Specific Requirements • The full power of 15,000 h.p. per shaft to be obtained when supplied with steam to turbine nozzles at 450lb. per sq. in. gauge and 825 deg. F., the vacuum at exhaust being 23-in. Hg. under tropical conditions with a cooling water temperature of 85 deg. F. • The ahead turbines were to attain a high efficiency at all powers between 5% and 100%; a good performance over the range of 5% to 20% being particularly important. • The astern turbines were to produce 5,000 s.h.p. under both tropical and temperate conditions. • Machinery weight and space to be kept to a minimum. • Simplicity of manufacture to allow for mass-production. • Suitable for manufacture by licensees. • Avoidance of relatively scarce materials. • The design to be one which could be operated by wartime conscripts with comparatively little training. Advanced Machinery These onerous requirements influenced all aspects of the ‘Y100’ steam plant design and required the introduction of several features then novel to the Royal Navy. • Increased rates of boiler furnace forcing with fuel oil being fired in high draught loss air registers. • The employment of flue gas by-passing for superheat temperature control. • The condenser was built integral with the main turbine casing bottom half. • Slow-running – 220 r.p.m. versus the previous norm of 350 r.p.m. – high efficiency 12-foot diameter propellers. • Auxiliary systems were simplified and where possible automated. Automatic control of turbine shaft gland sealing steam pressure and turbine lubricating oil temperature was included. 
Blogger doesn't seem up to parsing Bowie's formatting, but this seems understandable enough, and is word searchable, unlike a screen cap. Consider this a taste of his diligent research, which comes down to discovering that the Y-100 was not a failure (alternatively, "incomplete success") because the innovative Napier clutch that kept the high speed turbine from horning in on the cruising turbine at cruise power, didn't work. It was a failure because the cruise turbine didn't actually deliver the promised efficiency, and was therefore deadweight.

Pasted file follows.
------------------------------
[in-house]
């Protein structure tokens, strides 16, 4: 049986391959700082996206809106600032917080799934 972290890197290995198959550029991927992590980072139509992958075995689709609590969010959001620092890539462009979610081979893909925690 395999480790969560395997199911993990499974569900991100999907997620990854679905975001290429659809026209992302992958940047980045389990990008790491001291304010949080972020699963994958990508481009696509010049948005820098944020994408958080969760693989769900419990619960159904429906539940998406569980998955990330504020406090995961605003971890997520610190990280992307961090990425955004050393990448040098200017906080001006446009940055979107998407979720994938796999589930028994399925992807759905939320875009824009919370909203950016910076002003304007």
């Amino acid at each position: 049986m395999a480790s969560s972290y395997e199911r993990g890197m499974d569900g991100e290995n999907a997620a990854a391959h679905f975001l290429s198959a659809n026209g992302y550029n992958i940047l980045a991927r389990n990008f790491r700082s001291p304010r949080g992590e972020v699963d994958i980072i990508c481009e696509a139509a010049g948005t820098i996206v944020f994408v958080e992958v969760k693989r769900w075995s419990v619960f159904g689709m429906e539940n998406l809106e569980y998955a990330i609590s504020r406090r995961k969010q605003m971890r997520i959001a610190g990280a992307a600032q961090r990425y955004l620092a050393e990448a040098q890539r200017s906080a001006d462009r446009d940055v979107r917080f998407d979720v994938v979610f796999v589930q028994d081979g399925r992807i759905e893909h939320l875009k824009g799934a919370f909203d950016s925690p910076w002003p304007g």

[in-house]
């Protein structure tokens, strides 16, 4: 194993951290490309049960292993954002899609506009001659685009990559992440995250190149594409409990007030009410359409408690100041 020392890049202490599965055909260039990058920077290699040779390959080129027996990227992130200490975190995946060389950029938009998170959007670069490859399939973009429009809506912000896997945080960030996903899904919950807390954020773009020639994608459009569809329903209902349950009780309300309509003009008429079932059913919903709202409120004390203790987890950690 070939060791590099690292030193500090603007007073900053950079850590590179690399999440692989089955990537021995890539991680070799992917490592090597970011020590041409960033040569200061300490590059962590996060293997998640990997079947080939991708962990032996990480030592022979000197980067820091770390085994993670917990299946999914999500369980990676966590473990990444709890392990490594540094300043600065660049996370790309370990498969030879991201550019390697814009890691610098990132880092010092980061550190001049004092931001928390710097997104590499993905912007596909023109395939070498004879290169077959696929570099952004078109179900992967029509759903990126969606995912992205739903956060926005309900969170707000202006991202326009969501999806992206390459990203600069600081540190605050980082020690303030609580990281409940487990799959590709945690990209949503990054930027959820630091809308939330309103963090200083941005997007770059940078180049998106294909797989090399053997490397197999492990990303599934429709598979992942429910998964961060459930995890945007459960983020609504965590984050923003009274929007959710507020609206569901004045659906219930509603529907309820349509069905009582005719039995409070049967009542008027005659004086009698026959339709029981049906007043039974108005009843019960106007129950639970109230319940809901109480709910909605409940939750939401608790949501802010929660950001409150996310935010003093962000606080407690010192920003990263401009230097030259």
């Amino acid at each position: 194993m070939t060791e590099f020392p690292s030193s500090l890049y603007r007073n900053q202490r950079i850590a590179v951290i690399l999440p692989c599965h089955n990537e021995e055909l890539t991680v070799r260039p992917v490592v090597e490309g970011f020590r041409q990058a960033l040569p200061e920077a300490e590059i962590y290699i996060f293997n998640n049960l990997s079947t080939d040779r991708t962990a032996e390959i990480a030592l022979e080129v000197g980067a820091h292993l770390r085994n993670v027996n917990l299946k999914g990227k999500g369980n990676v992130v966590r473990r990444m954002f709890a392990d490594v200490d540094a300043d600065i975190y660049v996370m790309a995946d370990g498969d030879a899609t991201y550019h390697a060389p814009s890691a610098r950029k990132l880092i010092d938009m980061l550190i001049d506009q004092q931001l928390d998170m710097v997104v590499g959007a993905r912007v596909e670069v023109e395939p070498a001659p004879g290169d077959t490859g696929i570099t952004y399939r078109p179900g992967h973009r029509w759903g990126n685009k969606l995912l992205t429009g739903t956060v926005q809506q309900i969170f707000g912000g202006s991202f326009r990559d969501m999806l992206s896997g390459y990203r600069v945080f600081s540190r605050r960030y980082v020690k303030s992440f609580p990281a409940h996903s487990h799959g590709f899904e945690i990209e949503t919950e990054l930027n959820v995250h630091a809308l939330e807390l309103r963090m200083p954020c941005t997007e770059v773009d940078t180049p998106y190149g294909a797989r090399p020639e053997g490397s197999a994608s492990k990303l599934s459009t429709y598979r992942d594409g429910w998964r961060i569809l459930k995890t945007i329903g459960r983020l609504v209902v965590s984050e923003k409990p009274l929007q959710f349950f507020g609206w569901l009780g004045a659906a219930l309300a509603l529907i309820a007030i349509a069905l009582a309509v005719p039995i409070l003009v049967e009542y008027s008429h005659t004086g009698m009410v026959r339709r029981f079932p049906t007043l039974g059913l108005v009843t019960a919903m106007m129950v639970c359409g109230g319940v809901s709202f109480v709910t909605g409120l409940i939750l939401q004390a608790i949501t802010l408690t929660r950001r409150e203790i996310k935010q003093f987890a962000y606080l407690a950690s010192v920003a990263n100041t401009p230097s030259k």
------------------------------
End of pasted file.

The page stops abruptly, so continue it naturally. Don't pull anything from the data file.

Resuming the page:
To back up for a moment, any steam turbine plant has the difficulty that it only operates efficiently at a set speed and direction. Warships have to go fast, but also cruise efficiently and back up, while the turbines will rotate much faster than the screws. This means that there has to be reduction gearing between the turbines and the screws, and because of the need to couple in high and low pressure, or high pressure and cruising turbines, and provide for forward and reverse speeds, the gearbox is going to turn out to be quite complicated. In one last attempt to figure out what was so special about the locked-train double reduction gearing, I googled around. Here, have an image:

And here's navals aficionado Gene Slover trying to explain. Between illustration and Slover's gallant effort, the one thing I think we can agree on is that the technical issues are beyond my ability to adjudicate. What I'm going to come back to is that Acheron had persistent difficulties with its low speed turbines --and so did the Y-100. Fortunately, there was more to the Whitby's machinery package than just the cruising turbine, and when repeated in the Leanders the Y-100 gave a generation's worth of successful service, which is more than can be said for the US Navy's 1950s leap forward to 1100 degrees.

This is pretty long and substantial for a technical appendix, and it will be noted that I've a great deal to cover left of Kingcome's article. Well, actually, you'll have to take it on faith that I haven't, because it's not on the Internet. He also discusses boilers, with a very brief digression into the atomisers that have already made a name for themselves by migrating to jet engines. He also briefly discusses really belong in a fuller discussion of this problem, since how you apply superheat is as important as what diesels, auxiliaries, and various wartime experiences. That all seems a bit digressive for one post, and auxiliaries, here meaning aircraft catapults in particular, will probably turn out to be a good place to rejoin the Admiral in a few years time when the steam catapult is revealed. Catapults and the survival of naval steam are going to turn out to be linked for a great deal longer than seventy years!

In the mean time, I'm beginning to sense a theme of British engineering practice in the 1950s and 1960s being, if anything, too ambitious. What's up with that?

Step 1: Build it and get it into service; Step 2: Figure out a way to use it as a bomber instead of a very expensive Rototiller; Step 3: Come up with an Underpants Gnome joke. By Sisaphus -, CC BY-SA 2.0 uk,